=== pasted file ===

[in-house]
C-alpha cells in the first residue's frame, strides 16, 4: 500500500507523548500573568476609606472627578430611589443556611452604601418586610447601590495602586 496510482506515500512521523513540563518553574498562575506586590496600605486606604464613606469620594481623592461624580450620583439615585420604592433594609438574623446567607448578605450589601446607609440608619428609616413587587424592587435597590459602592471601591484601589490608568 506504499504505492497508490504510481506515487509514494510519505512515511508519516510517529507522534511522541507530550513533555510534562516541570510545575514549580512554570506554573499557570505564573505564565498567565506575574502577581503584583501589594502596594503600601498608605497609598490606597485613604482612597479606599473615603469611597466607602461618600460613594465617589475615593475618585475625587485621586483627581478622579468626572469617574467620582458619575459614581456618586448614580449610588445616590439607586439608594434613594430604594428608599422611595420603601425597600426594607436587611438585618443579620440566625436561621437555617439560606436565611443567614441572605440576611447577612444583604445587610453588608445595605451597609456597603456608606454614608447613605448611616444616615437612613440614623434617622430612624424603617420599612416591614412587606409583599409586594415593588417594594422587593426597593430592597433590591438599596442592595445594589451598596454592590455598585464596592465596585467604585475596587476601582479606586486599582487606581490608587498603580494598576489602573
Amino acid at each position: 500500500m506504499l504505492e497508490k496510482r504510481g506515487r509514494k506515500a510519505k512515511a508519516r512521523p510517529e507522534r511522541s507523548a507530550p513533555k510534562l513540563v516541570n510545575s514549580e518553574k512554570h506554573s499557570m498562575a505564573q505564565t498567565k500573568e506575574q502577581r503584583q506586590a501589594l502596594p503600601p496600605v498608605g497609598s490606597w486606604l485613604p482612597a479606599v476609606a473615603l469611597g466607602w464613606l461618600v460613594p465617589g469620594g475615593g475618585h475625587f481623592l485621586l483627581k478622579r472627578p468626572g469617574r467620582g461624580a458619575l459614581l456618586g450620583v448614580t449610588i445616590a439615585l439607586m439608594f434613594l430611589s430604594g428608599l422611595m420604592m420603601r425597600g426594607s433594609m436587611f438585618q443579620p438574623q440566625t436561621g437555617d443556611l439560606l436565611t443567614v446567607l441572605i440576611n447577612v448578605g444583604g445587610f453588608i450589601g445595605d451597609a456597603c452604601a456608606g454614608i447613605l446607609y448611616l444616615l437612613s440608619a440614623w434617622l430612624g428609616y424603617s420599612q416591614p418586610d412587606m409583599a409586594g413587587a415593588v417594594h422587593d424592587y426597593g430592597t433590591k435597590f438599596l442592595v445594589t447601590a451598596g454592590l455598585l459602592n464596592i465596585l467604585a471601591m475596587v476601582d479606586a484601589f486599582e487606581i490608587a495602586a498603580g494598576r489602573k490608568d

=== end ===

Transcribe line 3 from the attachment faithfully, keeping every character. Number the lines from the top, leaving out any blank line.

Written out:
Amino acid at each position: 500500500m506504499l504505492e497508490k496510482r504510481g506515487r509514494k506515500a510519505k512515511a508519516r512521523p510517529e507522534r511522541s507523548a507530550p513533555k510534562l513540563v516541570n510545575s514549580e518553574k512554570h506554573s499557570m498562575a505564573q505564565t498567565k500573568e506575574q502577581r503584583q506586590a501589594l502596594p503600601p496600605v498608605g497609598s490606597w486606604l485613604p482612597a479606599v476609606a473615603l469611597g466607602w464613606l461618600v460613594p465617589g469620594g475615593g475618585h475625587f481623592l485621586l483627581k478622579r472627578p468626572g469617574r467620582g461624580a458619575l459614581l456618586g450620583v448614580t449610588i445616590a439615585l439607586m439608594f434613594l430611589s430604594g428608599l422611595m420604592m420603601r425597600g426594607s433594609m436587611f438585618q443579620p438574623q440566625t436561621g437555617d443556611l439560606l436565611t443567614v446567607l441572605i440576611n447577612v448578605g444583604g445587610f453588608i450589601g445595605d451597609a456597603c452604601a456608606g454614608i447613605l446607609y448611616l444616615l437612613s440608619a440614623w434617622l430612624g428609616y424603617s420599612q416591614p418586610d412587606m409583599a409586594g413587587a415593588v417594594h422587593d424592587y426597593g430592597t433590591k435597590f438599596l442592595v445594589t447601590a451598596g454592590l455598585l459602592n464596592i465596585l467604585a471601591m475596587v476601582d479606586a484601589f486599582e487606581i490608587a495602586a498603580g494598576r489602573k490608568d